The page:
2012 45¢ Weather Vanes
Issue Date: January 20, 2012
City: Shelburne, VT
Printed By: Banknote Corporation of America for Sennett Security Products
Printing Method: Offset
Weathervanes have been a practical accessory for homes and villages since the United States was settled. But throughout the years they have evolved into a form of art with a distinctly American flair. From Colonial times to the present, weathervanes have become a means of personal expression, as well as a handy tool.
The concept behind a weathervane is simple – balance an object on a pole so that its weight is evenly distributed, but one side has a larger surface area (and preferably is flat) to catch the wind. The wind will then push the object so that the smaller end points in the direction the wind is coming from. Since shifting winds can indicate a change in weather, this has always been critically important to farmers and sailors.
Most early Colonial weathervanes were made from wood, with few lasting through the centuries. More durable versions were made from metals such as tin or copper. Creative artisans gave them more and more elaborate shapes. Roosters, hunting dogs, running horses, and ships are just some of the countless themes. These often emerge as valuable heirlooms. A mid-19th century bronze horse and rider fetched $700,000 in a 1990 auction.
Yet, while their art value has soared, classic Colonial weathervanes remain most cherished as symbols of our American heritage.
Creation Of The U.S. Weather Bureau
On February 9, 1870, Ulysses S. Grant created the US Weather Bureau.
Since the early days of the United States, Americans have enjoyed keeping track of the weather. Presidents George Washington and Thomas Jefferson regularly recorded the temperature and other weather observations in their journals throughout their adult lives.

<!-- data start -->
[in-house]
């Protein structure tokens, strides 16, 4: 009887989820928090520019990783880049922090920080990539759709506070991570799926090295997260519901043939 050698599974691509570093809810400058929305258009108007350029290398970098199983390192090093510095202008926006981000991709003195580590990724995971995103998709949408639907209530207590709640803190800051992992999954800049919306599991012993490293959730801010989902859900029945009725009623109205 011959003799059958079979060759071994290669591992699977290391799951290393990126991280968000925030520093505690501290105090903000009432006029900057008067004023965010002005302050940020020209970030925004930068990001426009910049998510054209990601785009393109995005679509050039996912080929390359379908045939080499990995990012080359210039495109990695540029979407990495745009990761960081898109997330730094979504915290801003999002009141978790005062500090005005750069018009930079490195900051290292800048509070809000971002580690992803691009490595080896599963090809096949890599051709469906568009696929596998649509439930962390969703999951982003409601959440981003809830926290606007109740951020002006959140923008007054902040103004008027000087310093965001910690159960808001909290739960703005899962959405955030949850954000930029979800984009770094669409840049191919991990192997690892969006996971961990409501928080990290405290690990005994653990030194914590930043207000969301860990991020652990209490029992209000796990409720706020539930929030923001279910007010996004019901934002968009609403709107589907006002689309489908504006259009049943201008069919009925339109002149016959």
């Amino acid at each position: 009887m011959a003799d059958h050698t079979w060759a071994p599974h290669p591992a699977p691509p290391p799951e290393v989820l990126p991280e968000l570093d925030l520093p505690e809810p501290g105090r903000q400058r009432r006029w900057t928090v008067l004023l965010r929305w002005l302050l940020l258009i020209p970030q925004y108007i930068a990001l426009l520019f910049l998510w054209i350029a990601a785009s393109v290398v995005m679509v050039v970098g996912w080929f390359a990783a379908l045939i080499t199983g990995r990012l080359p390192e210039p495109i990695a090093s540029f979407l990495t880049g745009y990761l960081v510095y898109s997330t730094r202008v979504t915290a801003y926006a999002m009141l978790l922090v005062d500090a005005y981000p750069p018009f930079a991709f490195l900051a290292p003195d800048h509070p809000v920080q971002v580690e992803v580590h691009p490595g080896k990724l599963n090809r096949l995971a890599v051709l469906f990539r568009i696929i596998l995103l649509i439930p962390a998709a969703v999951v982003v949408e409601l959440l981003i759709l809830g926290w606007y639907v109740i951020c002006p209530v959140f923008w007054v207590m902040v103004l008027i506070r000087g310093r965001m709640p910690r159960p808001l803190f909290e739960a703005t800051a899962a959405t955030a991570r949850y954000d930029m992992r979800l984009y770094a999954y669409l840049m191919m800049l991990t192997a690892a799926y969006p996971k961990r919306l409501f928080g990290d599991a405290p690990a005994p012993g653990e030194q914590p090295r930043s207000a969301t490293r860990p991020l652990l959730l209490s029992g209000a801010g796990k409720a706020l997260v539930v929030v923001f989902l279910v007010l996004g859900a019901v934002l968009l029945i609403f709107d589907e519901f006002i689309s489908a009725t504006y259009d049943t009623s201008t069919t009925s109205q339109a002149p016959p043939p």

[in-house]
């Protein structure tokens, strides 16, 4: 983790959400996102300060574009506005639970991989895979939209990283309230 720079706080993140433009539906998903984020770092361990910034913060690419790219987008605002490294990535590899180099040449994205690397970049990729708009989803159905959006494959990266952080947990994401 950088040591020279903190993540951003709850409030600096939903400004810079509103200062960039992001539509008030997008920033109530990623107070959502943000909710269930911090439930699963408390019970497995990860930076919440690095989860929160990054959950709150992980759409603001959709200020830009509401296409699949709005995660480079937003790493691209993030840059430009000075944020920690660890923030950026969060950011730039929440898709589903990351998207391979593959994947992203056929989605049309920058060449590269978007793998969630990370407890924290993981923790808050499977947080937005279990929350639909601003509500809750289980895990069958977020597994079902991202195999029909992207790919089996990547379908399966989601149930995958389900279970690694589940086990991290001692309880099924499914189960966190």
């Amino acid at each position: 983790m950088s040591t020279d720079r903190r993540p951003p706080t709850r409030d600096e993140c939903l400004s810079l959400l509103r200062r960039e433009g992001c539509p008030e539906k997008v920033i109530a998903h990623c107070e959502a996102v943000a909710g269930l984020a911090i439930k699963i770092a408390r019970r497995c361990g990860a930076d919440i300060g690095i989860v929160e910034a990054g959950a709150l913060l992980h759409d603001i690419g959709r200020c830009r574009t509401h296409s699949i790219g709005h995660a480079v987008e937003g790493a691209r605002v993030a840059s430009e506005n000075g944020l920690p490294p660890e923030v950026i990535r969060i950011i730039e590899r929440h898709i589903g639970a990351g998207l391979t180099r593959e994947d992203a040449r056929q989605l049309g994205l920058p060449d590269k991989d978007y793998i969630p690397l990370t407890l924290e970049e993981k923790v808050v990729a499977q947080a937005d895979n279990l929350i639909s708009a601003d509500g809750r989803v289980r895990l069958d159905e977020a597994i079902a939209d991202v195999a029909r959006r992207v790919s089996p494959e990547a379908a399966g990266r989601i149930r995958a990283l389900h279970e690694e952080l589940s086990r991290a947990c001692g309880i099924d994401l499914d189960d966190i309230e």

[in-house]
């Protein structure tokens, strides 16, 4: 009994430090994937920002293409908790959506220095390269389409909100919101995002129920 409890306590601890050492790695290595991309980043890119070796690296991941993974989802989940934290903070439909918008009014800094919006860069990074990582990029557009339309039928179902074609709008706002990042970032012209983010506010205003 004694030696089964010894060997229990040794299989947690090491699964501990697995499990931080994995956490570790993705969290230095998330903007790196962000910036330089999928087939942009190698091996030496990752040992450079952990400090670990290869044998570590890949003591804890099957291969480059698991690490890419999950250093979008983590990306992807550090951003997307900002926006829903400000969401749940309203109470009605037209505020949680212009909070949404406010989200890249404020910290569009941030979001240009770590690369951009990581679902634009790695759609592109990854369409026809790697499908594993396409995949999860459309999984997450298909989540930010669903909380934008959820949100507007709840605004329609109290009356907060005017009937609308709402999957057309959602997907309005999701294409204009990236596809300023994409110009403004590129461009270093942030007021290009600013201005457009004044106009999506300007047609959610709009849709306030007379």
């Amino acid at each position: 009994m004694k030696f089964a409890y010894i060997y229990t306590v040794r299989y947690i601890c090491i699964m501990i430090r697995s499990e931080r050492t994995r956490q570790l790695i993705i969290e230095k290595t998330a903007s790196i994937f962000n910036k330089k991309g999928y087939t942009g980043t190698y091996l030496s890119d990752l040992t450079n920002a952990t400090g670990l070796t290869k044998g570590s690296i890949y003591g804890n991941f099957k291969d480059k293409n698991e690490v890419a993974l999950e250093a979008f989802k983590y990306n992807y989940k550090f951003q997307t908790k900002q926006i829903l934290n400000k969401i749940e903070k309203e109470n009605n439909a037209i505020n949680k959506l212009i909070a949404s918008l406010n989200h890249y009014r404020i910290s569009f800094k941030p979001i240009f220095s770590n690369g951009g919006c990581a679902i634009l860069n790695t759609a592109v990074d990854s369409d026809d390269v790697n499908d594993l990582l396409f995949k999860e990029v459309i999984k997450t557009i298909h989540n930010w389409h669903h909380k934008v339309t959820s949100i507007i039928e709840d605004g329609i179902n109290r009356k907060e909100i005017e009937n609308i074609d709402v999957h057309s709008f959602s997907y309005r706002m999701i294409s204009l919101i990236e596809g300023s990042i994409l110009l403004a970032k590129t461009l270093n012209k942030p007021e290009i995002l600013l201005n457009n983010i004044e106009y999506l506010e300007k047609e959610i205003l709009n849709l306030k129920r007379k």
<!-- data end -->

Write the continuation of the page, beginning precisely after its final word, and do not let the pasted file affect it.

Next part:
A major milestone in the recording of weather in the US came in 1849 when the Smithsonian gave weather instruments to telegraph companies. This allowed for the creation of a large national network in which people could observe the weather, share it across the country, and analyze the data. These observations were returned to the Smithsonian, which created weather maps.
This network grew substantially over the coming years and by the late 1860s, many believed they could use this data to begin forecasting the weather. However, in order to do this for the whole country, a governmental agency would be needed. So in 1870, a joint Congressional Resolution was submitted, calling on the Secretary of War to start making meteorological observations at military stations and to provide notices of storms. Congress passed the resolution and President Ulysses S. Grant signed it into law on February 9, 1870.
The new agency was known as The Division of Telegrams and Reports for the Benefit of Commerce. The Secretary of War led it because Congress believed that “military discipline would probably secure the greatest promptness, regularity, and accuracy in the required observations.” Within the Department of War, the new agency was part of the Army Signal Service.
In 1890, the agency was renamed the US Weather Bureau and moved to the Department of Agriculture and at that time became a civilian enterprise. They soon began issuing flood warnings and fire weather forecasts and issuing the first daily national weather maps.
The bureau was moved once again, to the Department of Commerce in 1940. Then in 1966, it was made part of the Environmental Science Services Administration. And then in 1970, the US Weather Bureau became the National Weather Service, the name it still holds today. Today the National Weather Service is headquartered in Silver Spring, Maryland, employs 5,000 people, and collects data from 122 local weather forecast offices.
Click here to visit the National Weather Service website.